Access Key Definitions
Skip navigation
Access key details
Home page
Latest updates
Site map
Search
Frequently Asked Questions (FAQ)
Terms and conditions
National Curriculum

ICT in design and technology

 

ICT learning

ICT helps pupils learn in design and technology by stimulating their work, allowing them to accurately manufacture what they have designed, and helping them to manufacture real and quality products with a professional finish. It makes tasks easier and minimises differences between ability levels and previous experiences. Finally, ICT saves time and resources, which allows pupils time to be creative.

Using ICT can help pupils to:

  • access, select and interpret information

  • recognise patterns, relationships and behaviours

  • model, predict and hypothesise

  • test reliability and accuracy

  • review and modify their work to improve the quality

  • communicate with others and present information

  • evaluate their work

  • improve efficiency

  • be creative and take risks

  • gain confidence and independence.

For example, ICT can help pupils:

  • produce high-quality outcomes in a range of materials

  • explore contexts beyond their immediate experience

  • undertake supported self-study and work collaboratively at their own pace

  • simulate, research and practise manufacturing processes

  • gain transferable skills

  • speed up the making processes

  • control mechanisms

  • understand batch and mass production.

Pupils can enhance their learning by:

  • trying out software in small groups, which could be used to plan and display their ideas for products

  • using 'paint' software and a colour printer to produce patterns for use on their product

  • working as part of a team on a multimedia presentation

  • using an ICT control program to control mechanisms that move in different ways

  • gathering information as they generate ideas for products.

ICT statutory requirements

Pupils should be given opportunities to apply and develop their ICT capability through the use of ICT tools to support their learning. Here are the statutory requirements to use ICT in the design and technology programme of study.

Key stage 1

There is no statutory requirement to teach the use of ICT.

Key stage 2

Developing, planning and communicating ideas

1a: Generate ideas for products after thinking about who will use them and what they will be used for, using information from a variety of sources, including ICT-based sources.

Working with tools, equipment, materials and components to make quality products

2e: Use finishing techniques to strengthen and improve the appearance of their product, using a range of equipment including ICT (for example, 'drawing' software or computer-aided design (CAD) software and a printer).

Knowledge and understanding of materials and components

4c: How mechanisms can be used to make things move in different ways, using a range of equipment including an ICT control program.

ICT opportunities

Pupils should be given opportunities to apply and develop their ICT capability through the use of ICT tools to support their learning. Here are the opportunities to use ICT in the design and technology programme of study:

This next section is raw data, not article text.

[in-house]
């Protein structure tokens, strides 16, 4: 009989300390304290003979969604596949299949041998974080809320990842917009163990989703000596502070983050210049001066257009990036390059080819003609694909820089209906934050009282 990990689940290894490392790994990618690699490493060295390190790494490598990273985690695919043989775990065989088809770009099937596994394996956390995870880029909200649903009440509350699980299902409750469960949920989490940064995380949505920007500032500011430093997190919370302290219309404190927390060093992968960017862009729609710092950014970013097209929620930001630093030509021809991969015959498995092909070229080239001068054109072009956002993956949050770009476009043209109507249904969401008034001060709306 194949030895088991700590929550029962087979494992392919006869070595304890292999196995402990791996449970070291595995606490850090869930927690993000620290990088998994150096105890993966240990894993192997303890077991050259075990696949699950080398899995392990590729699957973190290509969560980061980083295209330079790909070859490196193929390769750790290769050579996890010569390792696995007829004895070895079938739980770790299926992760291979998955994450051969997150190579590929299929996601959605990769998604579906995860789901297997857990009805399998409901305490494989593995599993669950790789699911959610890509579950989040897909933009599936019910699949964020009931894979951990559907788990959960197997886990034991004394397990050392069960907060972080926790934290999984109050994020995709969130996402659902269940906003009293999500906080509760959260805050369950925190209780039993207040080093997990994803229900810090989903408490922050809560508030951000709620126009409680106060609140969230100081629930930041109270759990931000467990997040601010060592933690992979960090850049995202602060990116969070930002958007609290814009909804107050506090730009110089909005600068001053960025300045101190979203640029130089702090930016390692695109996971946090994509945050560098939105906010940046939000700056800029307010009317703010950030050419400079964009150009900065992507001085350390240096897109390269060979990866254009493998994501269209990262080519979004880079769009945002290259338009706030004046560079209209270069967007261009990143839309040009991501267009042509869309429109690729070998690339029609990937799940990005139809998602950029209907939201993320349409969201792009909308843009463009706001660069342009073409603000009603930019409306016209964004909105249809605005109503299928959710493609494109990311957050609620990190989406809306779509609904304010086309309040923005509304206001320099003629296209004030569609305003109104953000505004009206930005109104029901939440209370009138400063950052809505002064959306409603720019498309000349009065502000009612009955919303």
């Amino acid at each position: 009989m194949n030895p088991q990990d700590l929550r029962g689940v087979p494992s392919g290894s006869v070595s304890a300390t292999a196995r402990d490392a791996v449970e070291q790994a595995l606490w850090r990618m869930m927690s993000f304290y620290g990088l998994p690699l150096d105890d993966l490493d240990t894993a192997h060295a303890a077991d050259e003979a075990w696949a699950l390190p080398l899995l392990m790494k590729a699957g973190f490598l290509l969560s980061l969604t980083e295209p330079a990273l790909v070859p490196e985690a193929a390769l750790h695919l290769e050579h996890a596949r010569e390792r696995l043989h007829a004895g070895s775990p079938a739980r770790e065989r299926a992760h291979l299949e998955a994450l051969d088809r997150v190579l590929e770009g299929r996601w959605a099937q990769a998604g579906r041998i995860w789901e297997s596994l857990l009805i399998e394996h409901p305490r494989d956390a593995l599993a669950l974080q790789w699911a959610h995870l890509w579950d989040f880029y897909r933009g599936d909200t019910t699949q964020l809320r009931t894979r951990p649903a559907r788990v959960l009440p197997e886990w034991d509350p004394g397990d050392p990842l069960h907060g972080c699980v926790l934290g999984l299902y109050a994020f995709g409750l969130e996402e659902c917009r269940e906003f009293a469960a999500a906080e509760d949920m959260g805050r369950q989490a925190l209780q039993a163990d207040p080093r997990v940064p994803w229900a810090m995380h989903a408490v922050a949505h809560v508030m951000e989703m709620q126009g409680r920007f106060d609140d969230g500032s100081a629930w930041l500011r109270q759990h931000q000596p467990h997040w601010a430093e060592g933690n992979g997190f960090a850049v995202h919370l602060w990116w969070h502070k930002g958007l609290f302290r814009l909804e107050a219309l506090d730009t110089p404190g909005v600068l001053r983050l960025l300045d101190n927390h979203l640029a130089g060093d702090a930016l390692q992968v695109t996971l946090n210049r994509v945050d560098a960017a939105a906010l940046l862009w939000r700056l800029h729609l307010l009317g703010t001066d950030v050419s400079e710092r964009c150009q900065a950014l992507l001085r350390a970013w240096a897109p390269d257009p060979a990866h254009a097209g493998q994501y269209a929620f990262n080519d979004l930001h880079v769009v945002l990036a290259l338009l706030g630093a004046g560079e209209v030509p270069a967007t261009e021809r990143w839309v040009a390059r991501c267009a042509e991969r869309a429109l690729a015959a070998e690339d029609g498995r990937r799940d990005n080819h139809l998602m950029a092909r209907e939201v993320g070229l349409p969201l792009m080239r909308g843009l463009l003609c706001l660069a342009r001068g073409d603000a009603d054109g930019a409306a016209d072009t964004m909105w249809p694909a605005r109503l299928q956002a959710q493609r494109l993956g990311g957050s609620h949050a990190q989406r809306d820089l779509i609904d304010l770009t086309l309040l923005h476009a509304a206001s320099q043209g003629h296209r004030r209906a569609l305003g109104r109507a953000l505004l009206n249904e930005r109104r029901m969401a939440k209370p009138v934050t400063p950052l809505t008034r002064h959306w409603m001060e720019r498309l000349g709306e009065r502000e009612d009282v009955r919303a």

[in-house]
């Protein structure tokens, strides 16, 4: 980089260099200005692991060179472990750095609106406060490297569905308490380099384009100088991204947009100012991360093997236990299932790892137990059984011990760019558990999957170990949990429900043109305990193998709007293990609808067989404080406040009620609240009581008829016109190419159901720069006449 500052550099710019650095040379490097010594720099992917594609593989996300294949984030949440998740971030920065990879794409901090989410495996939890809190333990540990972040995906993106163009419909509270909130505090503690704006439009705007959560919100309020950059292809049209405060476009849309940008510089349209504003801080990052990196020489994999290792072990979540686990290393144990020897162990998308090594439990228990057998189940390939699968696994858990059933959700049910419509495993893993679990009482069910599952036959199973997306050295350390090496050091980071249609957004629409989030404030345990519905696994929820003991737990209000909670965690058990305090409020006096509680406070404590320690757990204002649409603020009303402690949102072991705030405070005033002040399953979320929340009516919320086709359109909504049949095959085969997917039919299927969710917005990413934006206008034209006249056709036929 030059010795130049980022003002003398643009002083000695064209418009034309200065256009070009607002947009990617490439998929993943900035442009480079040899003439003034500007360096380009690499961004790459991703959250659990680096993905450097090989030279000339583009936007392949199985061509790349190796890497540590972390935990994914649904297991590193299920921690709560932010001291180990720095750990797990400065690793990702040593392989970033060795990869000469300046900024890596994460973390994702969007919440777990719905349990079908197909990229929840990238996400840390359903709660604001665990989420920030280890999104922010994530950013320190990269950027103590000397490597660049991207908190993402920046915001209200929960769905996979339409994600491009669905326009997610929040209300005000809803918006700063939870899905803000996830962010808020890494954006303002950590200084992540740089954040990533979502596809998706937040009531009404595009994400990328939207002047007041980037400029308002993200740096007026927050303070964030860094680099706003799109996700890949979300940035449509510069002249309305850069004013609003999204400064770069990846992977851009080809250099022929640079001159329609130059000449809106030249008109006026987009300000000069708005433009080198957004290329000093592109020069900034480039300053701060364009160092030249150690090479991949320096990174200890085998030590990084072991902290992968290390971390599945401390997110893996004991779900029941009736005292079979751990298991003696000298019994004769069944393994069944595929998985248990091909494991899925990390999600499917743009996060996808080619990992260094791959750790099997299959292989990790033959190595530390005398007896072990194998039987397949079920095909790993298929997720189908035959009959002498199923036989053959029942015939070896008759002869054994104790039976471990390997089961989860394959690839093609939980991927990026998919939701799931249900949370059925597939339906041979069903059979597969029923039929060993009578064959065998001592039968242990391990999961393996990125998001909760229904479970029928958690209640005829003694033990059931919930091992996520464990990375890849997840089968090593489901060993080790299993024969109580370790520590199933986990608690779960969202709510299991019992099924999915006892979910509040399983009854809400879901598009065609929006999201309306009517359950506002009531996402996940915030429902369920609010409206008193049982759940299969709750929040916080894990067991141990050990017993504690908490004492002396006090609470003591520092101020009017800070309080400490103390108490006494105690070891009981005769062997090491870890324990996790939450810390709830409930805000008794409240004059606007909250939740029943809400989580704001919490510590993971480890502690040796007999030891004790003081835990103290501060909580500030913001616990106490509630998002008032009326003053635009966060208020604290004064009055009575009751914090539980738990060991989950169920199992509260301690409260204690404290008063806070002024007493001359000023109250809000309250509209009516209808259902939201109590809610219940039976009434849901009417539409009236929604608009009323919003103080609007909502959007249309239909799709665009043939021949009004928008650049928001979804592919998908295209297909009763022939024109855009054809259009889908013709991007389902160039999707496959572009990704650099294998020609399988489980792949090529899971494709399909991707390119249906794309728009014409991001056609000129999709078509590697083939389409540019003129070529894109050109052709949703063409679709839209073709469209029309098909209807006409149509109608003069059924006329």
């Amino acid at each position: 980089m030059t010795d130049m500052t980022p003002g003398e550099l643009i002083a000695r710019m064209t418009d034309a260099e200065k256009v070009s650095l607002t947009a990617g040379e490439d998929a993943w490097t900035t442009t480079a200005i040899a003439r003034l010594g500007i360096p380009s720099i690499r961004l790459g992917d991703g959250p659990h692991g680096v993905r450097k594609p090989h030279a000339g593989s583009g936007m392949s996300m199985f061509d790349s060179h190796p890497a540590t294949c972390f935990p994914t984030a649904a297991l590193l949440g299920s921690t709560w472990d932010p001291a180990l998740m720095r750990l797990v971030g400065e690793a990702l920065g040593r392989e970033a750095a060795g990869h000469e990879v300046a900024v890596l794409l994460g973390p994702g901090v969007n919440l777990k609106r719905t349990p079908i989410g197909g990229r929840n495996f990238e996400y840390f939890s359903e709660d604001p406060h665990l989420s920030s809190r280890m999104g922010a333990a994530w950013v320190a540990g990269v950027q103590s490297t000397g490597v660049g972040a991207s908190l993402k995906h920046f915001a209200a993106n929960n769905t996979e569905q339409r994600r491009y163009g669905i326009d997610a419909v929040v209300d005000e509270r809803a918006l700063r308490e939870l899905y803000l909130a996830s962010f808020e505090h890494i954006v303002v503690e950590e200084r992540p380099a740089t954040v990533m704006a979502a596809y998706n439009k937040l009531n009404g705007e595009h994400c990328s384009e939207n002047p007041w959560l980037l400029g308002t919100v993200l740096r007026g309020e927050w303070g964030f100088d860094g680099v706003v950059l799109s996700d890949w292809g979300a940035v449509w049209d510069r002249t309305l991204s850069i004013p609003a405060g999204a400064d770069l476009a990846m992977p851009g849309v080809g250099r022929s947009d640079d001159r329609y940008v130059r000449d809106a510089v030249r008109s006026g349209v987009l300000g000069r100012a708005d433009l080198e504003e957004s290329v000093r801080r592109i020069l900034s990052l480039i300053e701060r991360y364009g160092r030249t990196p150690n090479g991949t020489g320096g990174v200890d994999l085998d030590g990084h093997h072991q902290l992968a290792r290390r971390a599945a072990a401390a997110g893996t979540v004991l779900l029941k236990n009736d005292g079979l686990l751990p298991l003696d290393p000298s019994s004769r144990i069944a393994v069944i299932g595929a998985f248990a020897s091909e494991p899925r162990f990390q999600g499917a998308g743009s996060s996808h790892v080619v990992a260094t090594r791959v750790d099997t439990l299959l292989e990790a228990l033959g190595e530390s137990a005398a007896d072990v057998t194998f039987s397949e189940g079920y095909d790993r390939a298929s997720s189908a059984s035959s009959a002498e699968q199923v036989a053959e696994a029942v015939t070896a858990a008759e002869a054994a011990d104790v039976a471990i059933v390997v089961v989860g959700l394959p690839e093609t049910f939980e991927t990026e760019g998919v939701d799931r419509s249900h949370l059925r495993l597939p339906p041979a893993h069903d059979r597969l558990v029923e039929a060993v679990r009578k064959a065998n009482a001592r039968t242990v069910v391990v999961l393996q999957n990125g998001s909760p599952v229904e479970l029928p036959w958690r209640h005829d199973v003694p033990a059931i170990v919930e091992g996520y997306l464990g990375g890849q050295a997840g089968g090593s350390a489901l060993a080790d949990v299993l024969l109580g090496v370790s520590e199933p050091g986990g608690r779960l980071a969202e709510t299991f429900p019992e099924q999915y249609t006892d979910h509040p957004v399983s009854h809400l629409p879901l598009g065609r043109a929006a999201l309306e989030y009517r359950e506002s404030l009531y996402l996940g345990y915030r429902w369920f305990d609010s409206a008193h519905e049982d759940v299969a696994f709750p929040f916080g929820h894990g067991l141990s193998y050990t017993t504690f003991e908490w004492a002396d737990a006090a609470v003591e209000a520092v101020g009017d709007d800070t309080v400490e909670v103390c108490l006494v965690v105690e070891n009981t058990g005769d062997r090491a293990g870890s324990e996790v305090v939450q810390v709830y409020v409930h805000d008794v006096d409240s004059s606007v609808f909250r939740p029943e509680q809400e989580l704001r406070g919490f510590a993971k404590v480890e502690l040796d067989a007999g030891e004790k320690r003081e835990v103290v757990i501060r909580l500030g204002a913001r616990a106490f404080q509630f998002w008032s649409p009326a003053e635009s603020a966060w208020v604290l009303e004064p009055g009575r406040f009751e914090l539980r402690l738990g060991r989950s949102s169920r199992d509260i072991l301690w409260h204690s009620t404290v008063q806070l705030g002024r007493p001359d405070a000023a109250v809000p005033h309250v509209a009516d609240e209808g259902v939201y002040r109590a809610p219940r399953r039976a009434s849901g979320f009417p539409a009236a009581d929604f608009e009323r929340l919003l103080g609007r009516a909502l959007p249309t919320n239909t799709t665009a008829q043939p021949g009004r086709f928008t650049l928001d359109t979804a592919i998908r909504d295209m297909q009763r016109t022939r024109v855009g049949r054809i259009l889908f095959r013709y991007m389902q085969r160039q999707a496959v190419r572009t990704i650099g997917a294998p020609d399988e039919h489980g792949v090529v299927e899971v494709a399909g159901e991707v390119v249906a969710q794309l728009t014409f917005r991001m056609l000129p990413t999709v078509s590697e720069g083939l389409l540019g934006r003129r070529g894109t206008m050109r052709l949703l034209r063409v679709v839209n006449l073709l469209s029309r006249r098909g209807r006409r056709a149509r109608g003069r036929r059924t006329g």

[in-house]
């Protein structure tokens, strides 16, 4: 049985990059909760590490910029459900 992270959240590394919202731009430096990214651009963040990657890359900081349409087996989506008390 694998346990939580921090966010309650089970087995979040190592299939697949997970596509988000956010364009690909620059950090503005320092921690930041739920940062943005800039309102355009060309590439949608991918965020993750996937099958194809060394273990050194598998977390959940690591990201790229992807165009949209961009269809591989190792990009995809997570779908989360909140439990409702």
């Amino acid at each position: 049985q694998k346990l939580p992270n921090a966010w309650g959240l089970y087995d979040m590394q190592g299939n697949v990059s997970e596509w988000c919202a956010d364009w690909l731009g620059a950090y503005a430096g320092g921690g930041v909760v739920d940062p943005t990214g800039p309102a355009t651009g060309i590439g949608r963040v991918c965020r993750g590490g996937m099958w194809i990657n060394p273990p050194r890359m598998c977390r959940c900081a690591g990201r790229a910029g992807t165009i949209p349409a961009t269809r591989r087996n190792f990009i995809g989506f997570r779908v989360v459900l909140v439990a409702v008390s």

Key stage 1

Developing, planning and communicating ideas

1a: Generate ideas by drawing on their own and other people's experiences.

  • Pupils could use word-processing or desktop-publishing software and a printer to plan and display their ideas.

1e: Communicate their ideas using a variety of methods, including drawing and making models.

  • Pupils could use word-processing or desktop-publishing software and a printer to plan and display their ideas.

Working with tools, equipment, materials and components to make quality products

2e: Use simple finishing techniques to improve the appearance of their product, using a range of equipment.

  • Pupils could use 'paint' software and a colour printer to produce a pattern for finishing a product.

Key stage 2

Developing, planning and communicating ideas

1b: Develop ideas and explain them clearly, putting together a list of what they want their design to achieve.

  • Pupils could use desktop-publishing software and a colour printer to develop and communicate their design ideas.

1c: Plan what they have to do, suggesting a sequence of actions and alternatives, if needed.

  • Pupils could use desktop-publishing software and a colour printer to develop and communicate their design ideas.

1d: Communicate design ideas in different ways as these develop, bearing in mind aesthetic qualities, and the uses and purposes for which the product is intended.

  • Pupils could use desktop-publishing software and a colour printer to develop and communicate their design ideas.

Hardware and software

The following hardware can help pupils' learning in design and technology:

  • an A3 scanner

  • a 3D scanner

  • a laser printer

  • a colour inkjet printer

  • a 2D and 3D plotter

  • a vinyl cutter

  • a temperature probe and monitoring equipment

  • a milling machine

  • a lathe

  • a router

  • an embroiderer

  • a sewing machine

  • a weaving loom

  • a knitting machine

  • a conveyor oven

  • a plate freezer

  • an interactive whiteboard

  • a digital camera.

The following software can help pupils' learning in design and technology:

  • a 'paint' program

  • clip art

  • solid modelling software

  • a spreadsheet program

  • a desktop-publishing package

  • a presentation program

  • a texture mapping program

  • data logging software

  • software for manipulating digital images

  • circuit testing software

  • a control program

  • food analysis software

  • printed circuit board (PCB) software.

This content relates to the 1999 programmes of study and attainment targets.

Back to top